8. Moth bean (75%)

Small and piquant, this reminded some of a brown lentil, and, to be honest, probably is a lentil. All praise to Yogiji’s in Petone, for stocking this “bean” that none of us had ever heard of before.

7. Chickpea AKA garbanzo bean (75%)

A versatile favourite for many cuisines, presented in this case as a very simple and delicious hummus. The judges’ relative unanimity reflected the fact that this was a hard bean to dislike: “humble” was the most oft-used adjective.

6. Cannellini bean (77%)

One judge, possibly of a Mediterranean sensibility, ranked it 10 out of 10, leading to suspicions that some were taking advantage of the fact we were scoring the beans using means rather than medians. Another gave it a score of nine, noting: “Salty, nutty, very soft.”

5. Butter bean AKA lima bean (78%)

It was a surprise that arguably the beaniest version of the bean did so well, but it just shows that, sometimes, more is more.

4. Edamame (78%)

A snack-based incarnation of the baby soya bean, served shucked and fresh. Brannavan wanted to give it extra credit for the versatility of the soya bean – tofu, tempeh, soya meat, soy milk, etc – but we assessed it solely on the merits of the tiny but flavourful bean directly in front of us.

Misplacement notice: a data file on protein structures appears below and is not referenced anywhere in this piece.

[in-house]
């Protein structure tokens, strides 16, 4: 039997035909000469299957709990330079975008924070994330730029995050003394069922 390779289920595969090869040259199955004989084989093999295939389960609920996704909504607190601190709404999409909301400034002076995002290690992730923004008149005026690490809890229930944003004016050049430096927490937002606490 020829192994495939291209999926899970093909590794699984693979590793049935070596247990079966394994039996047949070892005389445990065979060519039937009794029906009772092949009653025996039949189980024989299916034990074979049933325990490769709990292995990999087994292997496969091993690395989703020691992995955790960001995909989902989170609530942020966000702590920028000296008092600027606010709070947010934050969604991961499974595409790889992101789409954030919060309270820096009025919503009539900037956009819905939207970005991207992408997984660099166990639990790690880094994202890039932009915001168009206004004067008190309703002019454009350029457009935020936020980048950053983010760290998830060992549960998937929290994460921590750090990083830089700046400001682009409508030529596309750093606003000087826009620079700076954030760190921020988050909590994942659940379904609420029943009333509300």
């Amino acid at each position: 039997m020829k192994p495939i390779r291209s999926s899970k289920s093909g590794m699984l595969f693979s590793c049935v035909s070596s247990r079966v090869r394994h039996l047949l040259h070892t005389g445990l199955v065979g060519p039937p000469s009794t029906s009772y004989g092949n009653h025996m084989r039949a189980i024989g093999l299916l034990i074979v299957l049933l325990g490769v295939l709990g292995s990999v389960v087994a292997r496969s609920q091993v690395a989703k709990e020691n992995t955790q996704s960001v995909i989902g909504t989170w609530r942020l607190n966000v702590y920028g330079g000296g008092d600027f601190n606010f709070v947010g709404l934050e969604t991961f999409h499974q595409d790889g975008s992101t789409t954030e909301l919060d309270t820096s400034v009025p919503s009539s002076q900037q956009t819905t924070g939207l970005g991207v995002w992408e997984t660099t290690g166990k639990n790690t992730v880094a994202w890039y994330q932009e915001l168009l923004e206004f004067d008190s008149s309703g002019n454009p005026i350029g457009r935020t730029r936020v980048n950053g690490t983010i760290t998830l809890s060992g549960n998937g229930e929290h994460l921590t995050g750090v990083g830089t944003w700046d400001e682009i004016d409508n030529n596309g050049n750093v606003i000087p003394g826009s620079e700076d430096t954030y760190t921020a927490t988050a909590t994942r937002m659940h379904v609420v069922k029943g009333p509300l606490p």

3. Green bean (80.6%)

Served in two formats: Max’s salad and Brannavan’s presentation of them in – wait for it – black bean sauce. May have ranked so highly just because we were yearning for more fresh vegetables at this point. As Keith put it: “Crunchy, fresh, all the things that beans are not.”

2. Broad bean (81%)

This was presented as a fūl, a dish popular in Lebanon and Egypt, and spurred reminiscences about Levantine meals made with olive oil, tahini and lemon juice, not to mention a yearning to head down to Camel Grill for some of their freshly fried (broad bean) falafel. Although, in all honesty, had we eaten more beans at this point we might have exploded.

Easily deserving of its silver medal, the broad bean is the Kiwi gardener’s delicacy. (Photo: Getty)

1. Borlotti (81.3%)

Sweet, nutty and nice to look at: only after we had rendered these verdicts, and compiled our rankings, did we learn that the previous bean assessment had labelled this the worst bean. Different strokes, etc. Anyway: congratulations, Borlotti, you’re an excellent, full-bodied bean with a delightful coat and rich interior. Enjoy your victory.